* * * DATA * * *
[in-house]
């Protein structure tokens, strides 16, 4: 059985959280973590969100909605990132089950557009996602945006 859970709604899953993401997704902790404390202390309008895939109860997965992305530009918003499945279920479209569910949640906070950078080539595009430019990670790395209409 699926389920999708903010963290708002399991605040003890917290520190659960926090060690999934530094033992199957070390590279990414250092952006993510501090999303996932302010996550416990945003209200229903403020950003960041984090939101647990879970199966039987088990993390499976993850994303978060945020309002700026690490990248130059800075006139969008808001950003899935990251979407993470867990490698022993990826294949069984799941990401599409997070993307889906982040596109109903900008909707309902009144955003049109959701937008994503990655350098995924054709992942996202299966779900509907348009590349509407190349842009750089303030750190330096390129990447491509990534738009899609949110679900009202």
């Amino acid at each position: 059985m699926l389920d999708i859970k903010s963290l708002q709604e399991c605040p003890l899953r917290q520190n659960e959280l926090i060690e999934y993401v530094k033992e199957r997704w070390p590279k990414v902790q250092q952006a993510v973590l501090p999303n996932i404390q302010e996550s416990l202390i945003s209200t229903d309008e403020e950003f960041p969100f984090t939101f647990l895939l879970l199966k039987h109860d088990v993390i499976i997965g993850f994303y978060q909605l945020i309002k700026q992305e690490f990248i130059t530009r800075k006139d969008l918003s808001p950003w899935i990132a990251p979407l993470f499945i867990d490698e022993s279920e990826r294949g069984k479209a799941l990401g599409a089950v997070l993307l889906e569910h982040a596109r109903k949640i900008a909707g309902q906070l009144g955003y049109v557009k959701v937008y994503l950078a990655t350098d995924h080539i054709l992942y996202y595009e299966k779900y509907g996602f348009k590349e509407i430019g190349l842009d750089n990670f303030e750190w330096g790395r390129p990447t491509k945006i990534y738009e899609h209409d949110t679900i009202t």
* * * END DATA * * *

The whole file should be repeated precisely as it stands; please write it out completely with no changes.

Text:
[in-house]
């Protein structure tokens, strides 16, 4: 059985959280973590969100909605990132089950557009996602945006 859970709604899953993401997704902790404390202390309008895939109860997965992305530009918003499945279920479209569910949640906070950078080539595009430019990670790395209409 699926389920999708903010963290708002399991605040003890917290520190659960926090060690999934530094033992199957070390590279990414250092952006993510501090999303996932302010996550416990945003209200229903403020950003960041984090939101647990879970199966039987088990993390499976993850994303978060945020309002700026690490990248130059800075006139969008808001950003899935990251979407993470867990490698022993990826294949069984799941990401599409997070993307889906982040596109109903900008909707309902009144955003049109959701937008994503990655350098995924054709992942996202299966779900509907348009590349509407190349842009750089303030750190330096390129990447491509990534738009899609949110679900009202």
């Amino acid at each position: 059985m699926l389920d999708i859970k903010s963290l708002q709604e399991c605040p003890l899953r917290q520190n659960e959280l926090i060690e999934y993401v530094k033992e199957r997704w070390p590279k990414v902790q250092q952006a993510v973590l501090p999303n996932i404390q302010e996550s416990l202390i945003s209200t229903d309008e403020e950003f960041p969100f984090t939101f647990l895939l879970l199966k039987h109860d088990v993390i499976i997965g993850f994303y978060q909605l945020i309002k700026q992305e690490f990248i130059t530009r800075k006139d969008l918003s808001p950003w899935i990132a990251p979407l993470f499945i867990d490698e022993s279920e990826r294949g069984k479209a799941l990401g599409a089950v997070l993307l889906e569910h982040a596109r109903k949640i900008a909707g309902q906070l009144g955003y049109v557009k959701v937008y994503l950078a990655t350098d995924h080539i054709l992942y996202y595009e299966k779900y509907g996602f348009k590349e509407i430019g190349l842009d750089n990670f303030e750190w330096g790395r390129p990447t491509k945006i990534y738009e899609h209409d949110t679900i009202t």